Should An Experienced Voice Over Talent Use a Coach?

You have achieved considerable success; perhaps it is as a voice talent for audiobooks, e-learning, commercials or videogames. The income is steady, the jobs satisfying. Life is good. You certainly do not need the services of a voice over coach. You are doing very nicely without, thank you.

Then suddenly you lose a significant long-time client. It comes out of the blue and you are baffled and totally deflated. All sorts of questions run through your head: was it a bad recording? Has someone younger replaced me? Am I charging too much? Has the fashion changed and my type of voice is no longer in vogue?

The answer could be some, all, or none of the above.

 

Win some, lose some

Asking the client directly will not always illicit a good response either and in any case, what difference will it make? You have lost the contract and that is the end of the matter. It is not advisable to beg for your old job back so you become dejected and full of self-doubt.

You see it happens to the best of us. No matter how experienced or established you are as a voice talent, sooner or later the good times are going to end. Voice over work can disappear just like that.

At times like this, it might be a good time to reassess your VO career. It is why having a coach or mentor (no matter how experienced you are) could help.

But surely, if you know the ropes, a coach can’t really add anything more to your skillset.

That is where you are wrong.

 

Help

The world of sport is a great example of how professionals at the top of their game still use a coach. In fact a trainer is just as essential at a sports player’s peak as at the beginning of their career. In some cases it may be even more critical for guidance and support as the competition grows ever tougher at the top.

British tennis champion Andy Murray has often talked positively about his close professional relationship with his coach Ivan Lendl. As BBC Sport points out in this article.  Lendl was the driving force behind Murray’s Wimbledon triumph in 2013. Would Murray have secured victory without Lendl’s input? Probably not.

But do you need to work that closely with a mentor?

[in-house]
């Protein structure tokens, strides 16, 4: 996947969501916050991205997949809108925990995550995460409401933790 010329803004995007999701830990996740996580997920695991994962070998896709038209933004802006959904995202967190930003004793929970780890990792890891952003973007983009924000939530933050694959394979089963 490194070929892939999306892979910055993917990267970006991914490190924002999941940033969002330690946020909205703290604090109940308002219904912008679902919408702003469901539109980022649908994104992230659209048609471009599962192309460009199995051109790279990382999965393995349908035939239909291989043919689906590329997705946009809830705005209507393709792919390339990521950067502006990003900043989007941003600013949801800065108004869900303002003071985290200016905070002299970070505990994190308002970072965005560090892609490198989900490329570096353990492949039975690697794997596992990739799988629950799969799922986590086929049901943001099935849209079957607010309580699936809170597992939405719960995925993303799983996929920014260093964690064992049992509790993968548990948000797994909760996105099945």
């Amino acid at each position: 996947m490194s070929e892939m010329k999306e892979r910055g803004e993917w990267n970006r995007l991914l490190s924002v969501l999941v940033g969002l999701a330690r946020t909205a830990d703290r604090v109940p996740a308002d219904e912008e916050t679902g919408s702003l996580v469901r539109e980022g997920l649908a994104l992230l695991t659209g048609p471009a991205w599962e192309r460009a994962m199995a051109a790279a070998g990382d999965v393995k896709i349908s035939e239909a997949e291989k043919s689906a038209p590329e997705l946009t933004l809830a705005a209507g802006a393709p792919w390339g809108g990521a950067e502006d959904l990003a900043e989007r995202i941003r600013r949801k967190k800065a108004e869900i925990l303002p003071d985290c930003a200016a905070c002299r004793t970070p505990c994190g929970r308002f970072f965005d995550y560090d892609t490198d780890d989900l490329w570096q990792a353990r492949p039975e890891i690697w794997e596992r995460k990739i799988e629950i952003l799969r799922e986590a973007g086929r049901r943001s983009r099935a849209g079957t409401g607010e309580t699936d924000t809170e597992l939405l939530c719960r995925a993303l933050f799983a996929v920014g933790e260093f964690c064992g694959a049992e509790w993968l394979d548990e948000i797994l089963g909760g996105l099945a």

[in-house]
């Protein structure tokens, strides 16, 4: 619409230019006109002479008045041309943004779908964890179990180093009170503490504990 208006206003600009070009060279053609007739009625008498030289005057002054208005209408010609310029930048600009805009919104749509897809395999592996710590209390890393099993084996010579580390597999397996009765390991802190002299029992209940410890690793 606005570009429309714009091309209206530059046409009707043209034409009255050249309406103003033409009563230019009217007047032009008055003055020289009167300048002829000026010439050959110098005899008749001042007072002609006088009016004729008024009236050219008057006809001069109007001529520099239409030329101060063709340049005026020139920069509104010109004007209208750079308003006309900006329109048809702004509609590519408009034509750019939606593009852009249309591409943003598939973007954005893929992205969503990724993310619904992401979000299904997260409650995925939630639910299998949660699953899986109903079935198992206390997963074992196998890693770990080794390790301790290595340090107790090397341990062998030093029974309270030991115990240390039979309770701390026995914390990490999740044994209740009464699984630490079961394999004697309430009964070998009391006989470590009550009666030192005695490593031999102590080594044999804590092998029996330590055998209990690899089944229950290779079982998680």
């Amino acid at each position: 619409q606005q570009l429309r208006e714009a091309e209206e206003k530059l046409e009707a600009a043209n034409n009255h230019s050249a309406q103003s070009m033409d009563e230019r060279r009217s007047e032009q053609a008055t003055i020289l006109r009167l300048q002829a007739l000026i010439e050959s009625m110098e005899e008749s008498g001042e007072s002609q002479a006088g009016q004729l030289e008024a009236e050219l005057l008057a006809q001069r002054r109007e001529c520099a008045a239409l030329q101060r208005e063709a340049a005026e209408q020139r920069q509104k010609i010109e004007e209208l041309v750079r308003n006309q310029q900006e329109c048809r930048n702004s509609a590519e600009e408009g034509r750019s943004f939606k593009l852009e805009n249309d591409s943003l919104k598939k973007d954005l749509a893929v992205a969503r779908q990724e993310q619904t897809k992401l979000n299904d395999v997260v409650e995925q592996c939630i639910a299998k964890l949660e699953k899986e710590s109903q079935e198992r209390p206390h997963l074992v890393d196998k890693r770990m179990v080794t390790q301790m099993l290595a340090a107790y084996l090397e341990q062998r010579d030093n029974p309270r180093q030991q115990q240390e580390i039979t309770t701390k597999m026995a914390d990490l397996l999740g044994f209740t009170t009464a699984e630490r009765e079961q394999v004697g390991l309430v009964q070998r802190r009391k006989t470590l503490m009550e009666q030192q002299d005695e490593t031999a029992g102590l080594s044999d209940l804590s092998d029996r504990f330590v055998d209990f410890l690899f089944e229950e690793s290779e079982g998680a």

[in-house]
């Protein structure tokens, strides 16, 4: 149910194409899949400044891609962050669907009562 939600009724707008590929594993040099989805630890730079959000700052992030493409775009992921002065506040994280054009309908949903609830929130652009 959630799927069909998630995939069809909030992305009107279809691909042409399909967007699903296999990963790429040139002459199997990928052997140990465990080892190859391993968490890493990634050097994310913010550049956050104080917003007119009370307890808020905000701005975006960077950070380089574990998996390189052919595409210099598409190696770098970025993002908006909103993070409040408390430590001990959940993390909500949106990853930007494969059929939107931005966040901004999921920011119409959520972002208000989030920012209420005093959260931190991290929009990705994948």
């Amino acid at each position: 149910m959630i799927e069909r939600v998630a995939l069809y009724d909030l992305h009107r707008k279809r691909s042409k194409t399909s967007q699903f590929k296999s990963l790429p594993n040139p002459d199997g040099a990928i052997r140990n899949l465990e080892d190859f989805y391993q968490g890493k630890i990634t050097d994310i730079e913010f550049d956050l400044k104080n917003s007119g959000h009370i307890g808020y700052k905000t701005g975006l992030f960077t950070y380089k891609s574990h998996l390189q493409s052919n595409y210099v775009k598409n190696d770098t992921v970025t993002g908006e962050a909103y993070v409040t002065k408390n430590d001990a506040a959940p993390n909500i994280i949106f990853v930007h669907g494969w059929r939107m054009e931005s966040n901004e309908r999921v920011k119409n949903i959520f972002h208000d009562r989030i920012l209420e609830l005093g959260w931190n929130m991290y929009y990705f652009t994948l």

Gary Terzza Voice Over Coach

Gary Terzza Voice Over Coach

Of course voice overs aren’t tennis. Sure there are pressures, but they are of a completely different order of magnitude. However a good trainer will help guide your career and ease you through the bad times as well as the good, pointing out pitfalls and allowing you to have a clearer vision of the future direction your career should take.

 

A coach for all seasons

But why think in terms of a single coach? There are many voice experts who specialise in specific areas such as animation or video games. If your own area of expertise is corporates, then you might like to expand your repertoire into cartoons; if so a specialist from this genre could be ideal. She could show you how to take the performance skills you already have and adapt them to various voice acting roles and characters.

Having a different coach for specific categories is a great idea and means you are getting a variety of viewpoints and opinions from specialised sources.

 

Conclusion

If you are an established pro, you do not need a voice over coach, but having that special someone to shape and nurture your prodigious talents could be a Godsend. Better still, spreading this helps across specialist mentors will help you explore unchartered waters and perhaps even find a new niche in which to make your mark.

You don’t have to go it alone, even when you have flown the beginners’ nest.


Gary Terzza is a British voice over coach based in London, England. VoMasterClass.com

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  • May be it depends in their personal choice whether they need a coach or not. But one thing is clear that an experienced voice over artist can share his experience so that new artist can get something new to learn out of it. Thank you for sharing this brilliant post.

  • Thanks Gary for reminding us the importance of a good coach. Indeed, these days, so many VO professionals working remotely, often without any direction but a few words in an email (and they’re usually the same: real-person, conversational, authentic, believable, etc.), can feel pretty isolated without some interpersonal contact and feedback. At least with ISDN/phone patch, we can have real-time direction during a session. But often, it’s the audition that is key to booking that session, so coaching can be so valuable in that context.

    • I agree Debbie – it is so easy to become isolated in this game if working from home.

      I know here in the UK, some voice talents have started sharing ideas and providing support with each other using Google Hangouts. It’s a type of coaching in itself!